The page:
News Scan for Jan 21, 2022

COVID vaccines and fertility
;
Vaccines and breakthrough COVID-19
;
Another small dip for US flu
;
More polio in Nigeria

No reduced fertility with COVID vaccines, but infection ups risk in men

A cohort study of more than 2,000 US and Canadian women indicates that COVID-19 vaccination does not impair fertility—but men who become infected with SARS-CoV-2 may experience short-term reduced fertility, according to surveys of the women's partners.

In the study, published yesterday in the American Journal of Epidemiology, Boston University (BU) researchers analyzed survey data on COVID-19 vaccination and infection, and fertility, among female and male participants in the Pregnancy Study Online (PRESTO), an ongoing study funded by the National Institutes of Health that enrolls women trying to conceive and follows them from before conception through 6 months after delivery. Participants included 2,126 women in the United States and Canada who provided information on themselves and their male partners from December 2020 to September 2021.

The investigators conducted follow-up through November 2021.

The researchers calculated the per–menstrual cycle probability of conception using self-reported dates of participants' last period, typical menstrual cycle length, and pregnancy status. They found that the fertility rates among female participants who received at least one dose of a COVID vaccine were nearly identical to unvaccinated female participants. Fertility was likewise similar for male partners who had received at least one dose of a COVID vaccine compared with unvaccinated peers.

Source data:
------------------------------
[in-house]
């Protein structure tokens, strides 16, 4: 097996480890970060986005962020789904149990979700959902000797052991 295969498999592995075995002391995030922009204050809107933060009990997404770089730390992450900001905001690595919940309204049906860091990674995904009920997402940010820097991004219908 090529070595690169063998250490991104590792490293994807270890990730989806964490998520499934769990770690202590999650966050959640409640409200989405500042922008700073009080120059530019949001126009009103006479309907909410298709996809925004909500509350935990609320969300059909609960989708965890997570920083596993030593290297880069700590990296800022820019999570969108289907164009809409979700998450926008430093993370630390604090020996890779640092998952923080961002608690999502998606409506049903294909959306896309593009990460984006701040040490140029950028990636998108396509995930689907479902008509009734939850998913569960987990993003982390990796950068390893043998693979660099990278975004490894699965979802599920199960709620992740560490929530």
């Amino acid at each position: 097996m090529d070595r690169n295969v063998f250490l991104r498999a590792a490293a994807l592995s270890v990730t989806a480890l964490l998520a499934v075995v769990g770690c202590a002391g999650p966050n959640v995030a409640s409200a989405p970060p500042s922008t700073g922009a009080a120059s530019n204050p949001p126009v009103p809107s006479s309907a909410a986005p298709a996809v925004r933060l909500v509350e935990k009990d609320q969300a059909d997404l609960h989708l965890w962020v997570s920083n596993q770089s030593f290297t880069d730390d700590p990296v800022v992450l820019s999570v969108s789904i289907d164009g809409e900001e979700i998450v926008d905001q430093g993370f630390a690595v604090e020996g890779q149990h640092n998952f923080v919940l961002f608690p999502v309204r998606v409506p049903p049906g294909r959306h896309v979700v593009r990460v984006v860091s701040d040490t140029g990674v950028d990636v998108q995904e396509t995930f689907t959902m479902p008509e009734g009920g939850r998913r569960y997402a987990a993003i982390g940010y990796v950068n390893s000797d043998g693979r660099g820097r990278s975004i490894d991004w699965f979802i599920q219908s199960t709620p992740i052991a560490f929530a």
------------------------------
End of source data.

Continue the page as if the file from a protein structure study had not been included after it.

In contrast, men who tested positive for COVID-19 within 60 days of a given cycle had reduced fertility compared with men who never tested positive or with men who tested positive at least 60 days prior. This finding did not hold true for the women and supports previous research that has linked COVID-19 infection in men with poor sperm quality and other reproductive dysfunction, according to a BU School of Medicine news release.

First author Amelia Wesselink, PhD, MPH, said in the release, "Our study shows for the first time that COVID-19 vaccination in either partner is unrelated to fertility among couples trying to conceive through intercourse. Time-to-pregnancy was very similar regardless of vaccination status."

Senior author Lauren Wise, ScD, said, "The prospective study design, large sample size, and geographically heterogeneous study population are study strengths, as was our control for many variables such as age, socioeconomic status, preexisting health conditions, occupation, and stress levels."
Jan 20 Am J Epidemiol study
Jan 20 BU School of Medicine news release

 

Moderna vaccine outperforms Pfizer against Delta breakthrough cases

A study yesterday in JAMA shows the Moderna mRNA vaccine was more protective than the Pfizer-BioNTech mRNA vaccine at preventing breakthrough COVID-19 cases during the US Delta surge.

The study was based on electronic health records from 637,000 fully vaccinated patients from 63 healthcare organizations across the United States, dated from July to November 2021. Full vaccination was considered to be 2 or more weeks since a second dose of mRNA vaccine. Patients who were boosted (given a third dose) or who had prior COVID-19 infections were excluded from the study.